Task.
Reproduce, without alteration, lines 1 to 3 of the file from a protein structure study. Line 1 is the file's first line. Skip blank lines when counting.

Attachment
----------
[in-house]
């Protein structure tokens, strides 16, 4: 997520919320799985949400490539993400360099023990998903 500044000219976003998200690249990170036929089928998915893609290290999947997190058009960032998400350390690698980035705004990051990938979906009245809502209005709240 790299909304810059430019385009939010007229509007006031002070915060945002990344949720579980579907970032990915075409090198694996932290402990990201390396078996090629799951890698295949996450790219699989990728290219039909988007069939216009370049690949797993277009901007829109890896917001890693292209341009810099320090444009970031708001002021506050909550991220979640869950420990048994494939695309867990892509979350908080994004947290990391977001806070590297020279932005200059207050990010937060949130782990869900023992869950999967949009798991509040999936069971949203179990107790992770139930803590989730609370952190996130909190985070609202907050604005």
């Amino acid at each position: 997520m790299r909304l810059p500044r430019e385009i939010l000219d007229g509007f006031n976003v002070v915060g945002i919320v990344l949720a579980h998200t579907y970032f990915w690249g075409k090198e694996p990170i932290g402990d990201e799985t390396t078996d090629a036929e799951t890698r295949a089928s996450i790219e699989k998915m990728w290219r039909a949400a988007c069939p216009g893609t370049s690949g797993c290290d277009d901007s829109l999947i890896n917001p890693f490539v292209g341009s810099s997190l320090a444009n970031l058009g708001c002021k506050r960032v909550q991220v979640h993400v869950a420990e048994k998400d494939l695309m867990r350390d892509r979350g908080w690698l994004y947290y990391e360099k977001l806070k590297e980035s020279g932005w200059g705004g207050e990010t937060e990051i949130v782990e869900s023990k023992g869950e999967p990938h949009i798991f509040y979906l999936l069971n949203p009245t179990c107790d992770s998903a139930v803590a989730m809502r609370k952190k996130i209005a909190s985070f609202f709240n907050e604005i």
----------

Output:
[in-house]
């Protein structure tokens, strides 16, 4: 997520919320799985949400490539993400360099023990998903 500044000219976003998200690249990170036929089928998915893609290290999947997190058009960032998400350390690698980035705004990051990938979906009245809502209005709240 790299909304810059430019385009939010007229509007006031002070915060945002990344949720579980579907970032990915075409090198694996932290402990990201390396078996090629799951890698295949996450790219699989990728290219039909988007069939216009370049690949797993277009901007829109890896917001890693292209341009810099320090444009970031708001002021506050909550991220979640869950420990048994494939695309867990892509979350908080994004947290990391977001806070590297020279932005200059207050990010937060949130782990869900023992869950999967949009798991509040999936069971949203179990107790992770139930803590989730609370952190996130909190985070609202907050604005």
């Amino acid at each position: 997520m790299r909304l810059p500044r430019e385009i939010l000219d007229g509007f006031n976003v002070v915060g945002i919320v990344l949720a579980h998200t579907y970032f990915w690249g075409k090198e694996p990170i932290g402990d990201e799985t390396t078996d090629a036929e799951t890698r295949a089928s996450i790219e699989k998915m990728w290219r039909a949400a988007c069939p216009g893609t370049s690949g797993c290290d277009d901007s829109l999947i890896n917001p890693f490539v292209g341009s810099s997190l320090a444009n970031l058009g708001c002021k506050r960032v909550q991220v979640h993400v869950a420990e048994k998400d494939l695309m867990r350390d892509r979350g908080w690698l994004y947290y990391e360099k977001l806070k590297e980035s020279g932005w200059g705004g207050e990010t937060e990051i949130v782990e869900s023990k023992g869950e999967p990938h949009i798991f509040y979906l999936l069971n949203p009245t179990c107790d992770s998903a139930v803590a989730m809502r609370k952190k996130i209005a909190s985070f609202f709240n907050e604005i």